The average American moved homes every 5 years, quite frequently if you ask me. Very often these moves are motivated by finances- either a promising, better-paying job has popped up in a town far away, the opportunity of cashing in the rise in equity in your current home, or loss of income prompting a move to a cheaper property.
No matter whether you think you are making money or saving it, remember that the move itself comes at a cost. So if you think that this move will improve your financial situation, also consider the real price of moving.
Here are some costs that some people forget to add to their spreadsheet of relocation expenses:
- Real Estate Agent Cut
If you sold your home for $500,000, there’s no way that you are getting that full amount deposited into your bank account. Before you even get a chance to pop open that bottle of champagne, your real estate agent would have taken his or her cut, anywhere from 2% to 6% of the total selling price. If your selling agent worked with another agent to bring in a buyer, they split the commission between themselves, but unfortunately you won’t see any of it.
- Land Transfer Tax
Land Transfer tax is the fee collected by the municipal government for transferring the name of the property deed to the new owners. This, unlike the real estate fee, is covered by the buyers, not the sellers of the property, and can range from 1% to 2.5% of the purchase price, depending on the geographical area.
There’s no way around it, the sale and purchase of a house comes with the need to hire a real estate lawyer to accomplish a few things among which will be the checking and transfer of title, and the closing. Though some decide to go without a real estate agent, the lawyer is an indispensable expense which you cannot get omit and can cost you anywhere between 1.5% to 4% of the sale price. There are benefits to more intimately involving your lawyer into the process of buying and selling your home. He or she can help avoid situations in which there is an issue with the brokerage commission, or unclear clauses in the offer or purchasing agreement.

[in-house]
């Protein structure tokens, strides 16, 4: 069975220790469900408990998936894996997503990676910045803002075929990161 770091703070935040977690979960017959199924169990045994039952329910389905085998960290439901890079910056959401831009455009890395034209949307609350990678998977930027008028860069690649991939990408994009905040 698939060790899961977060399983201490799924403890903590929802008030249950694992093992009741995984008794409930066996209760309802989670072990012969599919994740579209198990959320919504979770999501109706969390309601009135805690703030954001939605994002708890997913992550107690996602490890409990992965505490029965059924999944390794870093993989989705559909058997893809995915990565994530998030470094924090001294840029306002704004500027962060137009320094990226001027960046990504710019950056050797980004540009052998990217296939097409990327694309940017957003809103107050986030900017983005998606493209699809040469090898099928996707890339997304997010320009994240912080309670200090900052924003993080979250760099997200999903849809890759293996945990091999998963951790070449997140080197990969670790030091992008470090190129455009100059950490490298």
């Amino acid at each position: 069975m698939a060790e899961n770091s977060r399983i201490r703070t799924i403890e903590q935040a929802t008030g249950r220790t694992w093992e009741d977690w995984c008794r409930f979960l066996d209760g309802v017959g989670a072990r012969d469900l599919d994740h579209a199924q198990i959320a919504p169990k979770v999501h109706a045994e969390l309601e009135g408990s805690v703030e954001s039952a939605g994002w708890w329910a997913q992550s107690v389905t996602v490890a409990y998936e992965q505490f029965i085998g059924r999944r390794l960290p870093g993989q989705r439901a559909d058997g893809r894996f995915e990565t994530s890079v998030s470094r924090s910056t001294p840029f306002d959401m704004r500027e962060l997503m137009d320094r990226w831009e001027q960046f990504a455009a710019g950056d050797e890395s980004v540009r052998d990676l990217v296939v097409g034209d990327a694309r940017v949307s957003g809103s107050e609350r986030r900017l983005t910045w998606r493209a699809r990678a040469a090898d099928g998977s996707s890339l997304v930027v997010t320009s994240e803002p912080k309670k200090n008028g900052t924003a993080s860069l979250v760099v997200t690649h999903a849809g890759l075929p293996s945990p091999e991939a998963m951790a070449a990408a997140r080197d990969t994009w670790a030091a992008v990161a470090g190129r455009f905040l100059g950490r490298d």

- A Moving Team
The price of the actual physical move is also something to take into consideration when doing your math and seeing whether it’s financially feasible for you to change your living situation. When you add up the cost of the boxes, hiring a moving team, renting a truck or van, gas, and more, don’t be shocked if it ends up being more than four thousand dollars if the move is interstate. Local moves tend to be cheaper, probably half the price, but still a considerable sum of money. This price can become even more substantial if you need to hire movers specializing in moving heavy objects and pianos, or you have large fragile pieces that need special attention.
Of course, every situation is a little different, with those upsizing needing to buy more furniture, while those downsizing considering the rental of additional storage lockers to keep their excess items and furniture which won’t fit in their new home. Some houses are sold without appliances, or the existing ones are old and need to be replaced. Case proven, it costs money to move, and that doesn’t even cover the direct cost of the house or condo you are purchasing. If you still are thinking that it’s time to shoot the coop, make sure that you understand the full financial implications related to changing your address.